As we expected, economic growth in the third quarter of 2012 was revised upward twice before being finalized at the end of December 2012, rising from the originally reported annualized growth rate of 2.0% to 3.1% in the BEA's third (and final for now) estimate for that quarter.
We had forecast that real GDP would be recorded at $13,602.8 billion in terms of constant 2005 U.S. dollars, and the BEA's third estimate came in at $13,652.6 billion - a difference of $49.8 billion, or within 0.04% of the BEA's last recorded figure.
We've updated our forecast for where GDP in the fourth quarter of 2012 with that finalized data:
Our inertia-based forecast is overly optimistic and we anticipate that real GDP in 2012-Q4 will be recorded at a level below the $13,726.5 billion in terms of inflation-adjusted, chained 2005 U.S. dollars shown in the chart above, thanks to the combination of our expected major slowdown in economic growth for the quarter and the negative impact of Hurricane Sandy.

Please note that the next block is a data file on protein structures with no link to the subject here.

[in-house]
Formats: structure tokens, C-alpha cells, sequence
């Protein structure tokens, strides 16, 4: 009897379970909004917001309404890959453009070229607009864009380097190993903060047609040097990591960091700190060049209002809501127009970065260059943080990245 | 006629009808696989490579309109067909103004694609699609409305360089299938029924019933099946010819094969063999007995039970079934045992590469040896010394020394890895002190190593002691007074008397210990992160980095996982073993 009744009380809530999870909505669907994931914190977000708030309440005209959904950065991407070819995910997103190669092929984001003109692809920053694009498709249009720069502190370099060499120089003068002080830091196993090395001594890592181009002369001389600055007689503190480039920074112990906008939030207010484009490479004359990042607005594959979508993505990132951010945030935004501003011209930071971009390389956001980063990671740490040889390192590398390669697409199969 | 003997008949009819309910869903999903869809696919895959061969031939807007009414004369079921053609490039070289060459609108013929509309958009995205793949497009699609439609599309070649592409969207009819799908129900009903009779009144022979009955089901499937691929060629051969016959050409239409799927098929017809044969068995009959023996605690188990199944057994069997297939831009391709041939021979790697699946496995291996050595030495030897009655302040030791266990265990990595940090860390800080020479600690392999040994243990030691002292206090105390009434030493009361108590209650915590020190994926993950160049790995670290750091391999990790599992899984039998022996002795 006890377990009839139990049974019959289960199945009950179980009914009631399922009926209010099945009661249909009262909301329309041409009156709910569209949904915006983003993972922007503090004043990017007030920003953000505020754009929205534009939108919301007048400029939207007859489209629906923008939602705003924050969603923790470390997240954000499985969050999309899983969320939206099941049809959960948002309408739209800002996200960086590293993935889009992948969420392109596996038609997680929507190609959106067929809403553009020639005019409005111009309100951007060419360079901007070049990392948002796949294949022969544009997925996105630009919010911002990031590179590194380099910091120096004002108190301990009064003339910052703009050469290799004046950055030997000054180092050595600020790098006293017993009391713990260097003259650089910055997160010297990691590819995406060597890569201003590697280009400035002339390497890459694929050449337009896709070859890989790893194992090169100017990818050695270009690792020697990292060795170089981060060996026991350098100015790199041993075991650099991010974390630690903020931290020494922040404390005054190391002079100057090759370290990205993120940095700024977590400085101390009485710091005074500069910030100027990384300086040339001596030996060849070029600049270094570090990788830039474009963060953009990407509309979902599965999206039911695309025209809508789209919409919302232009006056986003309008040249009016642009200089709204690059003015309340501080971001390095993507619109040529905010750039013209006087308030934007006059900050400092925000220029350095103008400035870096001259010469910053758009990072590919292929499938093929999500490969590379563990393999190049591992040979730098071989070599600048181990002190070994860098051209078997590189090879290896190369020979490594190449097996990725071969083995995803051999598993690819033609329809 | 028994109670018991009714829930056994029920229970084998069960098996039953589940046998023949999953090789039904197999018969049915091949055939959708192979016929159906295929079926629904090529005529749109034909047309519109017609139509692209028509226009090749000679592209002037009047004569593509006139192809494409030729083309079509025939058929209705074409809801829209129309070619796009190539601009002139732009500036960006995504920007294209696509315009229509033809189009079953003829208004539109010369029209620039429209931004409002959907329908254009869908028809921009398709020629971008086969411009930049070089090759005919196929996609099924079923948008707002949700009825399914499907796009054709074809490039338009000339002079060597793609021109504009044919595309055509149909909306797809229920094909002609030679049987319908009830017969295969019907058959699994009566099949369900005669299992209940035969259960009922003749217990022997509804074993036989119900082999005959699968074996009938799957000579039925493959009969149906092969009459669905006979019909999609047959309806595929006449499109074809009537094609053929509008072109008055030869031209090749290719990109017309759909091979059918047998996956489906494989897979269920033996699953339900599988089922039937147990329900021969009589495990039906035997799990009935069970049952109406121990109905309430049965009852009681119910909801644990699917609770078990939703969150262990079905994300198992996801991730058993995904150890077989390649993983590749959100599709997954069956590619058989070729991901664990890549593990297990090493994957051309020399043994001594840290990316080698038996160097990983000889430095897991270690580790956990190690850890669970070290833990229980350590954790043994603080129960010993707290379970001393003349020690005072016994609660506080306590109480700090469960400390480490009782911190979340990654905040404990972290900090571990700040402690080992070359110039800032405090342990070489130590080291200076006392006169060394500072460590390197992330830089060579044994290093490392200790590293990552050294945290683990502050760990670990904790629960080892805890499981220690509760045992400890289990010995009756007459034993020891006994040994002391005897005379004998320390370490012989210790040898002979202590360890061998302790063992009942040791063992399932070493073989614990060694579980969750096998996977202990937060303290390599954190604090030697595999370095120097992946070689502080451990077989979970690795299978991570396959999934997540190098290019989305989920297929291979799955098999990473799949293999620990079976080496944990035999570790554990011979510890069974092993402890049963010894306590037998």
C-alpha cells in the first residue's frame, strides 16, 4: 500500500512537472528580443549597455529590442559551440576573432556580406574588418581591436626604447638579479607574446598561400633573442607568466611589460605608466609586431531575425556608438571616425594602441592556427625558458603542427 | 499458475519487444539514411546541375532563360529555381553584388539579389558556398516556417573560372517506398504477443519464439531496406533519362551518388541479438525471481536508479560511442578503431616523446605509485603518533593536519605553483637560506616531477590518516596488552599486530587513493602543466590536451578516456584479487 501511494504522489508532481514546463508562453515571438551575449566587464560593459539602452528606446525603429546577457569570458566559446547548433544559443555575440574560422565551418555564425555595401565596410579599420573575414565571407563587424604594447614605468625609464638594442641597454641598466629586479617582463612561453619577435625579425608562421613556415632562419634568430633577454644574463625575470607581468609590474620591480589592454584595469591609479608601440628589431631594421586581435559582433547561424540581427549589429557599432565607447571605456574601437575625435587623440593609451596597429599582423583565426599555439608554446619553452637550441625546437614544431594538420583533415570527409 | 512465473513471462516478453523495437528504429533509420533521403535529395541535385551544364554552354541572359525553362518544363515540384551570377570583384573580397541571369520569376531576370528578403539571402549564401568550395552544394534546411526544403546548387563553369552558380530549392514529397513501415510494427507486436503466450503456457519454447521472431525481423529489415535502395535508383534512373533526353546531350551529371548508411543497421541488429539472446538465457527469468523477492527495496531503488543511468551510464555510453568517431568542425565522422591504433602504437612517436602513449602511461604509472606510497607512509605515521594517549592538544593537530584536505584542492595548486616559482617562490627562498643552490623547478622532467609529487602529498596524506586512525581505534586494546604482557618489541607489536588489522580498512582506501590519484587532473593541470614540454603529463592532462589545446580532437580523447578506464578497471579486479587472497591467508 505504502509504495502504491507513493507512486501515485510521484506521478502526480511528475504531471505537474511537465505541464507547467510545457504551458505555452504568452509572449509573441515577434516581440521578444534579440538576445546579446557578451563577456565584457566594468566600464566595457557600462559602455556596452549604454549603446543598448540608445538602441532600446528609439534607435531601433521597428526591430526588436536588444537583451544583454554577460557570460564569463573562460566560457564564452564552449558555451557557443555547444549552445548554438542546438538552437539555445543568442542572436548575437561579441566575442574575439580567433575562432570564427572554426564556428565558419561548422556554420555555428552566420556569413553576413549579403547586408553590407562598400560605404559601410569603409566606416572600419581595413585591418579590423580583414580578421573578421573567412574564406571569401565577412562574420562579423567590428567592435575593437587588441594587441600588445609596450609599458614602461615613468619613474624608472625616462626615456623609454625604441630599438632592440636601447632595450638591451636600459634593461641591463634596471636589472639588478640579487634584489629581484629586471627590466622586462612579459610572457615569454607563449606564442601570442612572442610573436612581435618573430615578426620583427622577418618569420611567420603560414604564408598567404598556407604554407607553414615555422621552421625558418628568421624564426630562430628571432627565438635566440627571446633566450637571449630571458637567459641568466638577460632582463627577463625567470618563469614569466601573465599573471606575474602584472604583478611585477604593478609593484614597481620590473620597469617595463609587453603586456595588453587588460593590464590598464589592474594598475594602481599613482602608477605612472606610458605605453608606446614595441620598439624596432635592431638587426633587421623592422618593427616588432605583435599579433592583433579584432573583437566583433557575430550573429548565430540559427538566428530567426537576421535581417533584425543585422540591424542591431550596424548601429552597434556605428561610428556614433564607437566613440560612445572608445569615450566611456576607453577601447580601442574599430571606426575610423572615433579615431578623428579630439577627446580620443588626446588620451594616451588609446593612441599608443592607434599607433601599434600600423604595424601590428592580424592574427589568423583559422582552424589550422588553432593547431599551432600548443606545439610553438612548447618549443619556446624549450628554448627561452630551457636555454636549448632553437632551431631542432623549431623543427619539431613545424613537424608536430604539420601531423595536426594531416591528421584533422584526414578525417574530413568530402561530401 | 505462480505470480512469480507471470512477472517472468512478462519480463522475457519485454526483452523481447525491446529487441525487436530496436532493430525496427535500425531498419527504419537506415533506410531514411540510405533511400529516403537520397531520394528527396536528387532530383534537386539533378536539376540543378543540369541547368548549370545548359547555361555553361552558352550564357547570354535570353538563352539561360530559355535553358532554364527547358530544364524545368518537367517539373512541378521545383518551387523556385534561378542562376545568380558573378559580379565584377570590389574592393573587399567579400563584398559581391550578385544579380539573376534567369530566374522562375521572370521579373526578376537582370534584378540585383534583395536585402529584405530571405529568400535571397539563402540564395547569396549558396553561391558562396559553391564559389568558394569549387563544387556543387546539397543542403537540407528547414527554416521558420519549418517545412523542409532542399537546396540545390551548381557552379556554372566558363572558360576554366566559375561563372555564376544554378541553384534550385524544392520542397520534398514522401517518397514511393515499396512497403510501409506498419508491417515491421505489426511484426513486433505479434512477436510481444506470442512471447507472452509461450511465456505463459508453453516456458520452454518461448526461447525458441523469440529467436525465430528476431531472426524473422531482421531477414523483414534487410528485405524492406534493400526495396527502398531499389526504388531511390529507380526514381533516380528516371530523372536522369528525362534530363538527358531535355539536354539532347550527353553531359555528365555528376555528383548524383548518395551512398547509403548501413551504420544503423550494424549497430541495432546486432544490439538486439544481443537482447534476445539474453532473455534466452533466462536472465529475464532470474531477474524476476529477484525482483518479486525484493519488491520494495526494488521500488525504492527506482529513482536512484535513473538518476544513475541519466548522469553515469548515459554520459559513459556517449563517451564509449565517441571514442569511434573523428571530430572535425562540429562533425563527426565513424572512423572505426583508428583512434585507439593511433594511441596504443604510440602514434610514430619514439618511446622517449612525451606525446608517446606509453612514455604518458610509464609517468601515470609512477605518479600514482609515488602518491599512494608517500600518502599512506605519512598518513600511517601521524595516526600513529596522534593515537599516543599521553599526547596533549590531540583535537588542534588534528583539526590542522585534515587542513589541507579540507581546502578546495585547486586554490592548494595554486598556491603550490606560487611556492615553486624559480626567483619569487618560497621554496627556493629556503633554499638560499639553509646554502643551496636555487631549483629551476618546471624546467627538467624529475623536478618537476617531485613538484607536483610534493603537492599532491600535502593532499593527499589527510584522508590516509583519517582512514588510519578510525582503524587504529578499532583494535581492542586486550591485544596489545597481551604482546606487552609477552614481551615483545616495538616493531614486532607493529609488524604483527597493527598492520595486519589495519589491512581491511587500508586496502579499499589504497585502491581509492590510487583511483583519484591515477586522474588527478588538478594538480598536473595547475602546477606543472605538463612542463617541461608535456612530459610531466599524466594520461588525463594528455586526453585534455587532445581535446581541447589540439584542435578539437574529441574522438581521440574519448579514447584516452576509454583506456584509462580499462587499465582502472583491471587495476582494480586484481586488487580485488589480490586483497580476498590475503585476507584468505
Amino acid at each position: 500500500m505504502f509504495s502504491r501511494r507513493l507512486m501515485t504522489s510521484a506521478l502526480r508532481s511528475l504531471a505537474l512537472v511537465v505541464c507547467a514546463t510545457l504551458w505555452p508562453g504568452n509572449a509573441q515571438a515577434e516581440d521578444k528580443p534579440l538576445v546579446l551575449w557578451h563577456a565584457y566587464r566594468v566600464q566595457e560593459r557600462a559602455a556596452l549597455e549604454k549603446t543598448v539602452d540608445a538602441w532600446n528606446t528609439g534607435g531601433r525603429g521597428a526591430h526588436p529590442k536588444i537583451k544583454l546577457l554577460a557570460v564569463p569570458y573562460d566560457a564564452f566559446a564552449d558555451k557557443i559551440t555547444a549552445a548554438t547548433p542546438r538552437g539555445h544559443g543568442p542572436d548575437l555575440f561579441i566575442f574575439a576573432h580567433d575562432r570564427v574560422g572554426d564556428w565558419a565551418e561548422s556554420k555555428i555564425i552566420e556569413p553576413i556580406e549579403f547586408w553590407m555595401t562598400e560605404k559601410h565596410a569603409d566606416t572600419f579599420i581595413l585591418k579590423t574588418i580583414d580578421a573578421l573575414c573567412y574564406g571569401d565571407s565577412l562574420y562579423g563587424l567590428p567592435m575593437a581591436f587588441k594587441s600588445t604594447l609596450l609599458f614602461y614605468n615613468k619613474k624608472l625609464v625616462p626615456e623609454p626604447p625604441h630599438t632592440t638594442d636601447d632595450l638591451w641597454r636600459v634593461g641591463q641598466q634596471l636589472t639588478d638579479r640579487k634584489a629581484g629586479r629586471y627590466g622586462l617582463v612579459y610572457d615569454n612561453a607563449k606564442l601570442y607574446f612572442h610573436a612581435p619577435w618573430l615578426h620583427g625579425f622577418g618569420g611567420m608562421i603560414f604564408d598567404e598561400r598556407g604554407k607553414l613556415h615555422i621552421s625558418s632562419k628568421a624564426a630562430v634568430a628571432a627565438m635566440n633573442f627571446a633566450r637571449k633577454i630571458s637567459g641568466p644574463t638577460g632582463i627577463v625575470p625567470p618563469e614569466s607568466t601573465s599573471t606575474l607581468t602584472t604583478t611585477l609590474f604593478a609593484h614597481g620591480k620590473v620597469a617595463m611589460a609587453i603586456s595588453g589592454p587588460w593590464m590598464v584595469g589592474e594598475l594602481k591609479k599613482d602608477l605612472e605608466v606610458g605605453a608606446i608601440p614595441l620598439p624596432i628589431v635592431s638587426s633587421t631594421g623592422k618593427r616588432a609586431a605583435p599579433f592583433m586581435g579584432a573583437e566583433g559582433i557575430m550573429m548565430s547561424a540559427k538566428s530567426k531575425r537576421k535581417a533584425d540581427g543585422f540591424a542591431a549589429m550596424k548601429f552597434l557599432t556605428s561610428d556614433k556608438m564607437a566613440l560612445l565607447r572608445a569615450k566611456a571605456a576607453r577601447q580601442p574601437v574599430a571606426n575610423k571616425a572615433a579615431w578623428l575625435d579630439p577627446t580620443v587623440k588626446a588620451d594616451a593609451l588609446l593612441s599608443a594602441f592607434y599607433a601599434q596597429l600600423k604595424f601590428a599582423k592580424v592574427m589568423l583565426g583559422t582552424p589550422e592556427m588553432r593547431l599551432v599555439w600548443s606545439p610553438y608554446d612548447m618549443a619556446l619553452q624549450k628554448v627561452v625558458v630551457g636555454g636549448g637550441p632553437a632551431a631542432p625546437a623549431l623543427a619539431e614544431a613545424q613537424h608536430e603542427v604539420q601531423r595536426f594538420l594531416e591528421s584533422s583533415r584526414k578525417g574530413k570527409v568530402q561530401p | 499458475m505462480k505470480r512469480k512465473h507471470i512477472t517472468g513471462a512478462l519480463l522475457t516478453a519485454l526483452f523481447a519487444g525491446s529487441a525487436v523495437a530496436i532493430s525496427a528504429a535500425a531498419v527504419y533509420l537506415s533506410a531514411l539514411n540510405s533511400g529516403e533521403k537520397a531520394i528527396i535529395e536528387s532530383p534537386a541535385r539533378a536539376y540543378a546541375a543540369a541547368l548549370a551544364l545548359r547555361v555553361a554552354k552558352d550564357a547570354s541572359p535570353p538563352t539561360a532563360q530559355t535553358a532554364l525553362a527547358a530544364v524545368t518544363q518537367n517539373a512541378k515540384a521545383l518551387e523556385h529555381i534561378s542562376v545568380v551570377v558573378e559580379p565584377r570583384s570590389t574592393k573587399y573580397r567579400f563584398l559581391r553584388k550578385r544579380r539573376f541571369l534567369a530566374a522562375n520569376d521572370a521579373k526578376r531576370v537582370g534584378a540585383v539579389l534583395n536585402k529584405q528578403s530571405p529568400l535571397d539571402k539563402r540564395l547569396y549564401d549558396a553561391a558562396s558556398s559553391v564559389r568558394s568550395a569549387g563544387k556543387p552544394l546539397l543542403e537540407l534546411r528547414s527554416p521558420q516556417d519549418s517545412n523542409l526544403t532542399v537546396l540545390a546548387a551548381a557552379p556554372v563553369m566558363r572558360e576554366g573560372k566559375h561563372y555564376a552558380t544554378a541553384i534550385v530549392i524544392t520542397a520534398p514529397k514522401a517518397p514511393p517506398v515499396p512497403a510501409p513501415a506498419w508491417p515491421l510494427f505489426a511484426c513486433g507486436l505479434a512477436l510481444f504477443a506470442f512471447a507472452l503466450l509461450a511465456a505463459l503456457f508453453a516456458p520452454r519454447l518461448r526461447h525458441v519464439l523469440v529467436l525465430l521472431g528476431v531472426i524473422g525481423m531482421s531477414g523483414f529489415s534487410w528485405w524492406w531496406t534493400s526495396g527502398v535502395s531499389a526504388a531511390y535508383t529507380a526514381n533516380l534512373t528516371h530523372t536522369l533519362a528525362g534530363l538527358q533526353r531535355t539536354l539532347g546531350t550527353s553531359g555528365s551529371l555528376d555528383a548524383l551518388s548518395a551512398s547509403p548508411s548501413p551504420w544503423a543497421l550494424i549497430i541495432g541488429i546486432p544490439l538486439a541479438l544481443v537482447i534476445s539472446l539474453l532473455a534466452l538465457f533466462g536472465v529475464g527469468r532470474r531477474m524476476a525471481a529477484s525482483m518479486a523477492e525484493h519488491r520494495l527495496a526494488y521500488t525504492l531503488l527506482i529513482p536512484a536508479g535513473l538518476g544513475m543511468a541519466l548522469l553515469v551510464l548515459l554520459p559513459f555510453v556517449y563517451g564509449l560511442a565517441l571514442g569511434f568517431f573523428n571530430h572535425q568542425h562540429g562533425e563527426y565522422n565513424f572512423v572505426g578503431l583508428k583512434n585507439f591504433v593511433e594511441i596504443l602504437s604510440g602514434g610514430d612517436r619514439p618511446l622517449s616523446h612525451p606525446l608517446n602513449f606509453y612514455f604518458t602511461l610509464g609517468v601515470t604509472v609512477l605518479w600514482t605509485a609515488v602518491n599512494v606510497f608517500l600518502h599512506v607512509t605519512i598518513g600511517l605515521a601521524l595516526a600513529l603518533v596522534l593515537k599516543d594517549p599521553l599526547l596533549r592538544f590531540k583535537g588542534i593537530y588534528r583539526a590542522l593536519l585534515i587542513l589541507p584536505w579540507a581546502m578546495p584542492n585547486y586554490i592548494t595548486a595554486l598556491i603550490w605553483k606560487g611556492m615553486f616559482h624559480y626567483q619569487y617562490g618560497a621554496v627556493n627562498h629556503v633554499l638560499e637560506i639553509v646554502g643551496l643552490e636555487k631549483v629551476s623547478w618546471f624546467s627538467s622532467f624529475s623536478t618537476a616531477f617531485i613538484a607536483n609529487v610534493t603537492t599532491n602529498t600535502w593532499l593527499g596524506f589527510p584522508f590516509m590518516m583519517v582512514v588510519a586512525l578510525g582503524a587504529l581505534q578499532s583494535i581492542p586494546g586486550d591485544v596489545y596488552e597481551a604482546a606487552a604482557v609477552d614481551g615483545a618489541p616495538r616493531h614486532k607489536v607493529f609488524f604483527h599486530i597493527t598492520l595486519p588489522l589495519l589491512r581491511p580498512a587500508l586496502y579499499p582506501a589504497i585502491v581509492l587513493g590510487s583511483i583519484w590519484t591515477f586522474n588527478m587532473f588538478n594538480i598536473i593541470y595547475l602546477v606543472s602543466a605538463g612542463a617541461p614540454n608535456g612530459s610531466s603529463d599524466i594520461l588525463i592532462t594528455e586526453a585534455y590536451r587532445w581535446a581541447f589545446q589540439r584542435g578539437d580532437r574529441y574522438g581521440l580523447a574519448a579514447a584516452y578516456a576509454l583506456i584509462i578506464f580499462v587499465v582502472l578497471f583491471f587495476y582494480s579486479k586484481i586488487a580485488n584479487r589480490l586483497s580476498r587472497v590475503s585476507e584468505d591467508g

We'll close by repeating our comments from 29 October 2012:
In considering the overall strength of economic growth in the United States, our one and two quarter temperature gauges both indicate the economy is currently performing in the "cool" zone, indicating sluggish economic growth. Our less volatile two-quarter GDP growth rate temperature gauge indicates that the U.S. economy is actually trudging along at near-recessionary levels.
We anticipate that this condition will continue through the fourth quarter of 2012 and will worsen going into 2013.
You can't say you weren't warned months ago!
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